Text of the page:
What was your filmmaking background before making Nowhere Nevada?
DAVID: I was going to film school at the time and hadn't really done much filmmaking. I had produced 4 rock and roll documentaries of Nick's benefit concert Marianarchy. These involved shooting two days of concert footage (ranging from 20-30 bands) along with band interviews. I compiled all the footage into a two-hour documentary for the following year’s event to help promote what is, in my opinion, a fabulous humanitarian effort. These were hectic and long days of shooting (averaging 10 to 14 hrs days). I did all of the editing and production on these films and learned a lot.
Tyler and I shot a music video prior to starting Nowhere just to work together a bit and learn each others ways. I knew going in that taking on a feature length film would be a huge step but I felt I was ready for it and figured I would learn a lot. I would joke with people when they asked me if I might be in over my head. My answer to them was, "Yeah most likely."
How did you get connected with Marianne Psota's script and what was the process for getting it ready to shoot?
DAVID: While I was going to film school, Nick and I were chatting at our watering hole and I told Nick I was ready to do a feature film. He mentioned Marianne's script and if I had read it. I hadn't, so he gave it to me to check out. After reading it I knew instantly this was the project for me.
While her script was very rough and needed development, the story and the characters were solid. The music aspect of the script appealed to me right away. I said to myself, with some rewrites and development this could make an amazing rock and roll cult film. I called it a rock and roll fantasia. My past, the people and friends around me, Nick's local musical knowledge, all of it crystalized immediately. I knew we had all the pieces locally to make a great film. One reading and I could damn well see the finished film in my head. I knew this was the project. From there I went after funding, Tyler Bourns, actors, tech folk and others. I just started to sell it to everyone around me and began rewrites. Thus the journey began.
Can you talk about how you raised your budget and your financial plan for recouping your costs?
DAVID: Hudson Flanigan was the one and only person I really knew that I felt might be able to help us out financially. I came up with a number and picked up the phone to pitch him the film and ask for funding. Man, I was nervous doing that call. I knew Hudson casually over a number of years but was nowhere near as close to him as Nick and some other folk in our circle. Hudson had been part of the Reno music scene years before and had since moved to Portland.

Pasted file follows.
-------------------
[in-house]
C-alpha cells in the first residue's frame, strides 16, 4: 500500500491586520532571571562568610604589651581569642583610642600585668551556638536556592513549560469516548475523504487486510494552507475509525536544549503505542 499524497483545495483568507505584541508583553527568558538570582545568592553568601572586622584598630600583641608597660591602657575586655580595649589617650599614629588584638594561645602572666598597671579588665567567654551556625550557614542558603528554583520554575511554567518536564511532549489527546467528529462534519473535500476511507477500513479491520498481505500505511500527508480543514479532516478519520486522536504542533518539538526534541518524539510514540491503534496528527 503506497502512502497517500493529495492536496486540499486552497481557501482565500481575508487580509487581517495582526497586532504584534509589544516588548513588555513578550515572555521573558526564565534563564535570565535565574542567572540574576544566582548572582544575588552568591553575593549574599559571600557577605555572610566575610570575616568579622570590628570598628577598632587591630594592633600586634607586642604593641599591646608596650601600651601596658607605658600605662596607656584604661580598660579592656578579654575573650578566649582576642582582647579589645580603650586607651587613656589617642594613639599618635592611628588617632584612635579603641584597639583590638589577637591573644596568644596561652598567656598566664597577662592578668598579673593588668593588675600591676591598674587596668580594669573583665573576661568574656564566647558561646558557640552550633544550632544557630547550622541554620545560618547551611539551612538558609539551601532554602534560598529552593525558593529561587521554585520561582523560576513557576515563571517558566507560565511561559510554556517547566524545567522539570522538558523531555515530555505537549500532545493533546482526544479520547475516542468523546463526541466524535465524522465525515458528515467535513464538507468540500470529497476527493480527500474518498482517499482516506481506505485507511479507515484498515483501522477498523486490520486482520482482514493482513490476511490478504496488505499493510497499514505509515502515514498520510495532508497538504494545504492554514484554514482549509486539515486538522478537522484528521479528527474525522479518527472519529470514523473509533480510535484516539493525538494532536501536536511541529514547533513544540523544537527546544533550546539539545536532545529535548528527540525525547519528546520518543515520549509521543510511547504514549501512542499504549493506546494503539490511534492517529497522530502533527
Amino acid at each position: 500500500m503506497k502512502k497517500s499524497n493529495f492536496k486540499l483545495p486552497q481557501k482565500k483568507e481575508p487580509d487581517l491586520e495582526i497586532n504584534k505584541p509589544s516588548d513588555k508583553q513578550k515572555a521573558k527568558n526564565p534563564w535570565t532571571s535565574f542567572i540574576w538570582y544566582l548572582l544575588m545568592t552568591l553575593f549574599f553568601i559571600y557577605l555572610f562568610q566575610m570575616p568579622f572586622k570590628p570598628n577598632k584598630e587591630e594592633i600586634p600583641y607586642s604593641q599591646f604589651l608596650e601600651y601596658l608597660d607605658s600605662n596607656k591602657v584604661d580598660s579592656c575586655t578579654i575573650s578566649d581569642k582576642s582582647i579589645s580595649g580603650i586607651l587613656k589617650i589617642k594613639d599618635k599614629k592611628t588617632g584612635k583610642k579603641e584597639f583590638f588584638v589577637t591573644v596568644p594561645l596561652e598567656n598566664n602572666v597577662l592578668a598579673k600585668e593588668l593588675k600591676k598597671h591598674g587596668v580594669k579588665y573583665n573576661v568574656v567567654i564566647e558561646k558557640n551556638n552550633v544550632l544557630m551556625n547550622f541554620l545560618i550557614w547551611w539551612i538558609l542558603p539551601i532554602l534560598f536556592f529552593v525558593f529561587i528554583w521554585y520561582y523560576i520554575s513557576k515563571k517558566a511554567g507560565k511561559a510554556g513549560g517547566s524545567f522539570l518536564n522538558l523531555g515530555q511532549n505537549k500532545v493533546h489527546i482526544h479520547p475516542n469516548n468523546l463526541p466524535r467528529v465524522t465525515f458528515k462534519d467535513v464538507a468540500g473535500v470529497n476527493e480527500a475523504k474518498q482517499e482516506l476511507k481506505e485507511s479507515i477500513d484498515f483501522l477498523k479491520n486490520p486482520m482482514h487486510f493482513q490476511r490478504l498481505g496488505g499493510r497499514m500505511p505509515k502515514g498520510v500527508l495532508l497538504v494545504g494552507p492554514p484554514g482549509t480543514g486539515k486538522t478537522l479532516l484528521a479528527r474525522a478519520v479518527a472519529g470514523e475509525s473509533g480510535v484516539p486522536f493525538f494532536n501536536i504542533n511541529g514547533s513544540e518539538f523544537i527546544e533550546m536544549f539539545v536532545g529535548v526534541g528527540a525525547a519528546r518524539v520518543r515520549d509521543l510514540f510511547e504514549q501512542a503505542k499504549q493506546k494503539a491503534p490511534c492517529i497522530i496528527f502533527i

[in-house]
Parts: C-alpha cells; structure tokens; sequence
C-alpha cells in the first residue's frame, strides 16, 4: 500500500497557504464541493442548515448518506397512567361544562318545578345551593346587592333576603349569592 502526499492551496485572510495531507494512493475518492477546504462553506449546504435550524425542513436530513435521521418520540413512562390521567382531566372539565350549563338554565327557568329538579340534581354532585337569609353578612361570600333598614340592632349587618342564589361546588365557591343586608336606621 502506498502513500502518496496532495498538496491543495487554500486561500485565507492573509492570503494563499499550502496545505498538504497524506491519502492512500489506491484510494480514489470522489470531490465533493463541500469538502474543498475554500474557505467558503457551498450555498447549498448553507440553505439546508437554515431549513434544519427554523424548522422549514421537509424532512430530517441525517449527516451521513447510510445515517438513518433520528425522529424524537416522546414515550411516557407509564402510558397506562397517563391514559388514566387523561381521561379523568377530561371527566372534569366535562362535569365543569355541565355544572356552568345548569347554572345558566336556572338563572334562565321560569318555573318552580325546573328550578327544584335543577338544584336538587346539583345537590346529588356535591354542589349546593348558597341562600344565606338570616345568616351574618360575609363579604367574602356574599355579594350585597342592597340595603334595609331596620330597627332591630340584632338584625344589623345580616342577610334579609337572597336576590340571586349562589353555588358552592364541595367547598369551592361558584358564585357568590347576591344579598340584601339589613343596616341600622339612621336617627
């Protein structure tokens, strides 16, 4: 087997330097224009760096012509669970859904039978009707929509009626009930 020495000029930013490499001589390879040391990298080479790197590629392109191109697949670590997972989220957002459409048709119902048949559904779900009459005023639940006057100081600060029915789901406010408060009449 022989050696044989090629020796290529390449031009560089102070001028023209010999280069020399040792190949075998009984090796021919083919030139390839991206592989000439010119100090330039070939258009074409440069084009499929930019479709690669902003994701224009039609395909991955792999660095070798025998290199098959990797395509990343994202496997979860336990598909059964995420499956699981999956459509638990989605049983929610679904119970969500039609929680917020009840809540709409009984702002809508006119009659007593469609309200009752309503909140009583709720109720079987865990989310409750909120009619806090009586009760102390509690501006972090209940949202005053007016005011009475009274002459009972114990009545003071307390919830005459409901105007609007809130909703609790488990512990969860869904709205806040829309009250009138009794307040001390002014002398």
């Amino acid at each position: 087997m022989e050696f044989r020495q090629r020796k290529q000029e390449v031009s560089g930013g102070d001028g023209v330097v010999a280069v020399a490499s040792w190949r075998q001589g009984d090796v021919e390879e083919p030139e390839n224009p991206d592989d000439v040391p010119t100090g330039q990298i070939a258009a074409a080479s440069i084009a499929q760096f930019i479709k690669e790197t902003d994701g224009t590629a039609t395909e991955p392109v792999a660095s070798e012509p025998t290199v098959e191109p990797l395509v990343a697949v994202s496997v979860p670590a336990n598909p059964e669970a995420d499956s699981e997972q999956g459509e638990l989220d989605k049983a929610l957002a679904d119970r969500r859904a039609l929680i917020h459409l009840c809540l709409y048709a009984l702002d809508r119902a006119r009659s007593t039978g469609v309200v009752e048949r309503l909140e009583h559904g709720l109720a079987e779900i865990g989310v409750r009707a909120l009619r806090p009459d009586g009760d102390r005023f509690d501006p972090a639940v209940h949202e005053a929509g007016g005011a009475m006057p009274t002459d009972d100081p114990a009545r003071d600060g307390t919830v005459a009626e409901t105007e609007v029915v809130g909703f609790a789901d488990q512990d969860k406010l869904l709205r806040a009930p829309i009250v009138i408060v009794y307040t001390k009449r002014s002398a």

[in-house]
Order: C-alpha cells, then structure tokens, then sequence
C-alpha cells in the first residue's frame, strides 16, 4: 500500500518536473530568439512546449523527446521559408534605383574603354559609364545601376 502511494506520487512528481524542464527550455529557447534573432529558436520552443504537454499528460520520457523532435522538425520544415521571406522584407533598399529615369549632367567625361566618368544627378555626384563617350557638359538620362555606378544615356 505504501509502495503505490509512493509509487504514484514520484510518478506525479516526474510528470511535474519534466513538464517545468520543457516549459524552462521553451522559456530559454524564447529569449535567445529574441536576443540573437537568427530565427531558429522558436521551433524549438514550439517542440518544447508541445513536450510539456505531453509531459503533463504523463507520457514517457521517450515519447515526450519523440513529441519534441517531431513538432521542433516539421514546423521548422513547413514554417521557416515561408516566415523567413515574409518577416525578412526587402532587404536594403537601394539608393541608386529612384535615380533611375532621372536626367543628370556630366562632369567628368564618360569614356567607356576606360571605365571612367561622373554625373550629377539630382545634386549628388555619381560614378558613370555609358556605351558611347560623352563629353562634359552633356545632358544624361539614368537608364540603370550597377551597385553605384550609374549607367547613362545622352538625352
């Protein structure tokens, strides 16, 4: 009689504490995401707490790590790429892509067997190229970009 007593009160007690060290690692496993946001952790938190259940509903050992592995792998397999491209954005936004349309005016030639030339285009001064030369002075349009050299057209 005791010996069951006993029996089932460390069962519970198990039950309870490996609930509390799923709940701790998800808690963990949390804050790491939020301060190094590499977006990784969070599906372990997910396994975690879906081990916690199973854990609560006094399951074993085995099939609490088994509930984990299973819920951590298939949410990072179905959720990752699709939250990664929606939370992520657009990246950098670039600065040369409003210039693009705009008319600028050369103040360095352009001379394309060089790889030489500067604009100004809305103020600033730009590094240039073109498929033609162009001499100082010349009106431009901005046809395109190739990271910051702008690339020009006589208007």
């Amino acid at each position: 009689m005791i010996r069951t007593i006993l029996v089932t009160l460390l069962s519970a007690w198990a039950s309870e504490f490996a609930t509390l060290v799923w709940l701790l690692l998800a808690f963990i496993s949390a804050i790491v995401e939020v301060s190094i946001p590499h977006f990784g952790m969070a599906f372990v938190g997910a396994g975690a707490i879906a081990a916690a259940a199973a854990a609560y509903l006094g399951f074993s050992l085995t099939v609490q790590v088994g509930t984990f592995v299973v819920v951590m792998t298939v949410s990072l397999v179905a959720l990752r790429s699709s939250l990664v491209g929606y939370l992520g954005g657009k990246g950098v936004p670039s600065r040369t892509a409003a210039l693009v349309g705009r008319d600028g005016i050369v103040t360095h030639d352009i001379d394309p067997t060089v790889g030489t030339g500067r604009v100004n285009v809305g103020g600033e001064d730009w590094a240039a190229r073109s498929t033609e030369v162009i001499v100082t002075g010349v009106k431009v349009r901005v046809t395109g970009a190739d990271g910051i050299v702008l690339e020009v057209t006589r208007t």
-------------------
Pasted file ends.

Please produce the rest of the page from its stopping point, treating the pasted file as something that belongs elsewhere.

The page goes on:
I had no idea where any other funds would come from. I just knew we could start with the amount asked. It was a calculated risk. I figured if I could tell folks we had something to start with it would be easier to get them involved. Hudson said yes a few days after the pitch and one piece of the puzzle was set.
How did you cast the film and did the script change at all based on the casting?
DAVID: Casting the film came in two parts. As I was doing the rewrites I had a number of local actors in mind for certain existing roles, along with some characters added in rewrites. Most of those actors ended up in the film, though some not in the roles I first envisioned.
The leads and a few supporting roles came through auditioning at Nevada casting working with Juli Green. She was a huge help, specifically with finding the leads. We auditioned from LA and SF, but ended up casting two local actors. Juli ended up becoming another producer on the film and was instrumental in the films success.
One interesting casting was a native American role. We were not able to find an actor for it. One of the actors, a long time Reno veteran Tom Plunkett, took the role. Now Tom is very much Caucasian so I simply added one line to the script. One of the leads asks him his name and he answers, " Sam the Indian." "Sam the Indian?" replies TJ. Sam replies, "Ten percent." It became a good joke in the script and Tom was amazing as usual.
What kind of camera did you use to shoot the movie -- and what did you love about it and hate about it?
DAVID: We shot on a Red camera. Tyler already owned most of the equipment we needed and was willing to use it for the project. If I remember right, the Red was pretty new and I think he wanted to put it through its paces.
Tyler was huge to this production. Knowledge, talent, equipment. Without him this film would not have happened. I loved having a Red to shoot with. As far as good and bad things you would have to ask Tyler, I only had the thing in my hands once or twice.
What was the smartest thing you did during production? The dumbest?
DAVID: Boy the smartest thing done during production? Tyler and I did a lot of scouting for locations. I really knew what I wanted. We got lucky and found perfect places such as Middlegate NV and Hazen NV. Having our locations set helped out a lot.
The dumbest thing I think would be not doing dailies at the end of each shoot day. Of course you have to understand the initial 10 days of principal shooting were on an average of 17 to 26 hours. Sleep was necessary. But dailies would have helped with continuity issues. We had a few of those.
And, finally, what did you learn from making the film that you have taken to other projects?
DAVID: My partner Scott Dundas and I have started a little production company and we have shot 3 short films since. They average about 18 min or so.
Doing those films I have used many lessons learned from Nowhere. Each film has it's own challenges ya know. I find every film I do has it's own lessons to teach.